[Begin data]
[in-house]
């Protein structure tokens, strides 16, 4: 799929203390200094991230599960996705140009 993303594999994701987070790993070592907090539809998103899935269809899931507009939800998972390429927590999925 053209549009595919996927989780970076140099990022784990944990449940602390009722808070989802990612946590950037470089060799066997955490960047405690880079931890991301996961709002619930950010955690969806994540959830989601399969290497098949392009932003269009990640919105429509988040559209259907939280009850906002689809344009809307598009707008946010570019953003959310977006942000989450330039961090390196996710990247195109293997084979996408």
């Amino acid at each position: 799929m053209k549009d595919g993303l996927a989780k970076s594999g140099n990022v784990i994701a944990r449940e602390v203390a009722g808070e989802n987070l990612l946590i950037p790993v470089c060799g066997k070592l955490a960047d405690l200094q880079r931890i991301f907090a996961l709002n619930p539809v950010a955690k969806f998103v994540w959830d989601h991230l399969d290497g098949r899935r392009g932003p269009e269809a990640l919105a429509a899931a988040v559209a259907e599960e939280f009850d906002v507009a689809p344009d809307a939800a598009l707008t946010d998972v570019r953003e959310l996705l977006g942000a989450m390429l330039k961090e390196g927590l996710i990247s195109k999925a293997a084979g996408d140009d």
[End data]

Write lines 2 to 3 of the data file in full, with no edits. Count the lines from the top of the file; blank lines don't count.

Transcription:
């Protein structure tokens, strides 16, 4: 799929203390200094991230599960996705140009 993303594999994701987070790993070592907090539809998103899935269809899931507009939800998972390429927590999925 053209549009595919996927989780970076140099990022784990944990449940602390009722808070989802990612946590950037470089060799066997955490960047405690880079931890991301996961709002619930950010955690969806994540959830989601399969290497098949392009932003269009990640919105429509988040559209259907939280009850906002689809344009809307598009707008946010570019953003959310977006942000989450330039961090390196996710990247195109293997084979996408």
């Amino acid at each position: 799929m053209k549009d595919g993303l996927a989780k970076s594999g140099n990022v784990i994701a944990r449940e602390v203390a009722g808070e989802n987070l990612l946590i950037p790993v470089c060799g066997k070592l955490a960047d405690l200094q880079r931890i991301f907090a996961l709002n619930p539809v950010a955690k969806f998103v994540w959830d989601h991230l399969d290497g098949r899935r392009g932003p269009e269809a990640l919105a429509a899931a988040v559209a259907e599960e939280f009850d906002v507009a689809p344009d809307a939800a598009l707008t946010d998972v570019r953003e959310l996705l977006g942000a989450m390429l330039k961090e390196g927590l996710i990247s195109k999925a293997a084979g996408d140009d």